Bringing outdoor education to schools

How we brought outdoor education to schools

Our outreach programme has been one of this year’s big successes. With the second lockdown at the start of the year, we were again unable to welcome children to our grounds. The idea of taking outdoor education to schools was born. Here, project leader Alan and activities co-ordinator Vicky explain how the programme got started.

“With residentials off the table, pupils were missing out on a big opportunity to engage themselves in developmental learning. These experiences are known to have a profoundly positive impact for young people. Taking Wiston on the road seemed like the natural way to re-engage with those who were missing out.

We submitted a successful funding application to YouthLink Scotland and to the National Lottery  Communities Recovery Fund, which allowed us to pay for equipment, as well as our staff’s time and van rental.

Under Bringing outdoor education to schoolsthe funding remit, we contacted a number of local schools with whom we had already built excellent partnerships. All schools were delighted with our approach. We offered each school four to six days’ worth of outreach. In most cases, we were confined to schools with very little green space and concrete play areas, therefore we had to be creative in our approach. 

We brought the outdoors to the playground with tipi poles, branches, ropes and tarps to encourage den building. We introduced soft archery, as well as focused team-building events. As trained drum circle facilitators, we bought a range of drums and percussion to introduce the young people to a variety of beats and rhythms. As trained forest school leaders, we introduced a variety of wood art, bushcraft and fire-making activities. 

Children enjoying the outdoors at schoolThe outreach programme began at the start of September and it ran until the end of November. The weather, for the most part, behaved itself, but there were rainy days when we had to be creative with group shelters using our tarps, poles and ropes.

During sessions, we really witnessed the impact of our work in taking outdoor education to schools. The wood art and clay model making gave some of the more challenging young people a real focus. For two boys in particular it brought a real calmness to them that had not been evident the previous day. It allowed them to be creative in ways which really blew us away, bringing latent talents and imagination to the surface, and which produced fantastic pieces of art to take home to show their families.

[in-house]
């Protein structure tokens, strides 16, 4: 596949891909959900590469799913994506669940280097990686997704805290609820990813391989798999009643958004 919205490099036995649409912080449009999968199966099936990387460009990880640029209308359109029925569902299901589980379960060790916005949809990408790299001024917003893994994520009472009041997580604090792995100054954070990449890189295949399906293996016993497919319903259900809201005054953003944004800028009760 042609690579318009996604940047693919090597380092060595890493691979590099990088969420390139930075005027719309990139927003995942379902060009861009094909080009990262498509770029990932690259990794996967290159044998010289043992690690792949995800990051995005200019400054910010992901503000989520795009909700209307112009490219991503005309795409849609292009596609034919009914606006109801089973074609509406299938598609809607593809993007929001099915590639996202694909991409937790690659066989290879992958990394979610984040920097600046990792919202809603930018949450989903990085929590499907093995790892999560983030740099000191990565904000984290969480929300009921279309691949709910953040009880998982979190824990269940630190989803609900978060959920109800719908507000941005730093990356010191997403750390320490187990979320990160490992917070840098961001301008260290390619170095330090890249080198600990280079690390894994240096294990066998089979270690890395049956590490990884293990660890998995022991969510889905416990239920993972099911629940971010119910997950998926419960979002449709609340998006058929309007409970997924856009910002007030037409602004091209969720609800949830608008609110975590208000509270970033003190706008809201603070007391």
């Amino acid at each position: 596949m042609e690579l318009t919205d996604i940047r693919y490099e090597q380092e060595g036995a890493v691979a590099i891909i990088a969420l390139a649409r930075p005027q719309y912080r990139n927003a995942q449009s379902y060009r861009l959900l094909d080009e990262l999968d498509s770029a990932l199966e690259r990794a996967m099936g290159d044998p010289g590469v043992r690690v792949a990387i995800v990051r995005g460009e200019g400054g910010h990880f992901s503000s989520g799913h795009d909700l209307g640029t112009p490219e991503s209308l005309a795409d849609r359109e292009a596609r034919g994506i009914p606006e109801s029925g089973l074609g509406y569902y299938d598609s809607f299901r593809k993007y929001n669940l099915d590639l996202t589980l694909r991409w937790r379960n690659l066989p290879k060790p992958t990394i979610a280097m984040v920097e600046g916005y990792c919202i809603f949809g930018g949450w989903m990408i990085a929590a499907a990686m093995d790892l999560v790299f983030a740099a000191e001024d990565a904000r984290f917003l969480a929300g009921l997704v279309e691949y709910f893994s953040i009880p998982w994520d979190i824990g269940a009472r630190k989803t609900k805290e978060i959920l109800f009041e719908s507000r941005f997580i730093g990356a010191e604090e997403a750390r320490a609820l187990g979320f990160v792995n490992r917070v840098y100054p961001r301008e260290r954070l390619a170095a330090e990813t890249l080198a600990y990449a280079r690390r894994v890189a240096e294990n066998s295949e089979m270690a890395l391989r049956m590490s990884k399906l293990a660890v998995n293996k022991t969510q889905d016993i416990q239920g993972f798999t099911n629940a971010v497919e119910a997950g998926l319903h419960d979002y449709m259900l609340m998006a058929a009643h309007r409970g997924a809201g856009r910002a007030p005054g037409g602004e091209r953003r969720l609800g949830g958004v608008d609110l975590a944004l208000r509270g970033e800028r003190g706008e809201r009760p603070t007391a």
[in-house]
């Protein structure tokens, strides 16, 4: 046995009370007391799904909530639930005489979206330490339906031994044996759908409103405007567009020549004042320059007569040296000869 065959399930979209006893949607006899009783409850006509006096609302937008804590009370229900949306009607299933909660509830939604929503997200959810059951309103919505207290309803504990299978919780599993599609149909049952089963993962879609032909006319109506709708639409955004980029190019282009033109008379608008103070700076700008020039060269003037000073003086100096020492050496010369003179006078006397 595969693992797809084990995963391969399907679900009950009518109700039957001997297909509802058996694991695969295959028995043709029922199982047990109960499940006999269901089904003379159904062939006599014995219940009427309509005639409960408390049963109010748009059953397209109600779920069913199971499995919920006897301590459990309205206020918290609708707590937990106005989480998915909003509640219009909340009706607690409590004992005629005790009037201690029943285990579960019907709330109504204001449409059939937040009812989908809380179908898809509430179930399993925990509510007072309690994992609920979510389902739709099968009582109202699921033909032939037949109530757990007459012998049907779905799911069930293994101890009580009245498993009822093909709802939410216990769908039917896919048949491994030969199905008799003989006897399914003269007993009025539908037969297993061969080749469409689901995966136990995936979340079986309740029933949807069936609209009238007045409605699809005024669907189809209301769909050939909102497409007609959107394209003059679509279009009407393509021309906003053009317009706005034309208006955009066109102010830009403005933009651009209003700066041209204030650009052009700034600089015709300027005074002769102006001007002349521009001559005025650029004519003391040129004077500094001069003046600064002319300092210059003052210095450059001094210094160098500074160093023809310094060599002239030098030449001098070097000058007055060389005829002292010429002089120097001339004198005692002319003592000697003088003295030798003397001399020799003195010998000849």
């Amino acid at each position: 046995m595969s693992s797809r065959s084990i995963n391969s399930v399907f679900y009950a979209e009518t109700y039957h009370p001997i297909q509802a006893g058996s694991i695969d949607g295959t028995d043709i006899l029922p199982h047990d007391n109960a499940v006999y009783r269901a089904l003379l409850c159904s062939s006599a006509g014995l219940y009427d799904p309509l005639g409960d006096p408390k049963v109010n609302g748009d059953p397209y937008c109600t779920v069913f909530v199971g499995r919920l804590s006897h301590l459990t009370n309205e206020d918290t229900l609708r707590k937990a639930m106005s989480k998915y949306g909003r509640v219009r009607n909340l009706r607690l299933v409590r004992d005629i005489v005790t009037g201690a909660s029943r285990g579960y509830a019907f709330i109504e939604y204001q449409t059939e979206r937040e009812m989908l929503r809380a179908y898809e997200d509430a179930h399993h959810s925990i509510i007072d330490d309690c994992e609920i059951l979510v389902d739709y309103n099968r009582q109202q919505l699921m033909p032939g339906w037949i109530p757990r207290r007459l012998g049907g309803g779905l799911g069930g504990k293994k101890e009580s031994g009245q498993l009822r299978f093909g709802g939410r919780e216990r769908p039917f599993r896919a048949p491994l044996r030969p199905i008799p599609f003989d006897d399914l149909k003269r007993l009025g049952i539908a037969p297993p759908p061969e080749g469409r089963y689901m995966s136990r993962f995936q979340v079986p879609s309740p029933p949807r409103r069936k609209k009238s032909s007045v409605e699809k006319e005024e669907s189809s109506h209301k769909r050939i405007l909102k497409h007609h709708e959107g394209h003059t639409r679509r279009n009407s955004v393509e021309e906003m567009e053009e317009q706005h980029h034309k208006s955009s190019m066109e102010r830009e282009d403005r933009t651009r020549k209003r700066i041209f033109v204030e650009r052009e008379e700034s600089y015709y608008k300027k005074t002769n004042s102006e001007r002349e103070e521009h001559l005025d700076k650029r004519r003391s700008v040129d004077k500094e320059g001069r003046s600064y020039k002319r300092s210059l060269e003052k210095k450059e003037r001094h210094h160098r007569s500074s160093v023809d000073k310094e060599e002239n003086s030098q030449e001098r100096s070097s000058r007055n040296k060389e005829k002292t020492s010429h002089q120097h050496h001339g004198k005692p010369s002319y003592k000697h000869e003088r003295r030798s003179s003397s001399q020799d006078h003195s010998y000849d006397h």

For numerous other youngsters, the den building activity was extremely popular. One school had a couple of boys who were fairly new. They excelled through the opportunity to work with their hands and test out the building skills they had acquired, while recalling working with their dads and uncles.  Another hugely popular activity was archery. The majority of kids had never picked up a bow and arrow. It was amazing to see how many individuals started off with very little confidence, with lots of negative self-talk about how rubbish they were. By explaining to them that skills take time to acquire and encouragement to continue, they soon started to get better.   

Archery education in schoolsWe saw how enthusiastically the young people engaged with each activity and the effects on their confidence, focus, communication skills and resilience. It was great seeing all the ticks on the indicators every time the teachers observed them being met.  What impressed most was observing a few of the boys who really struggled when it came to focused team work challenges, but were extremely focused and engaged in practical hand craft sessions for hours.  Or the girls who found their voice in activities and were able to assertively share their needs and ideas. And all the children that faced and overcame their fears.  

The oOutdoor education at schoolutreach programme was a new and innovative way of working and as well as the obvious benefits taking outdoor education to schools gives to children, brought our service to those who would otherwise not have been able to benefit. Three of the schools were in rural areas where they have limited access to services and activities that other schools can enjoy.

Next year, we have more bookings than ever for schools to come to Wiston Lodge, many citing our  outreach work as the motivation, as well as many old and new schools booking for us to come to them.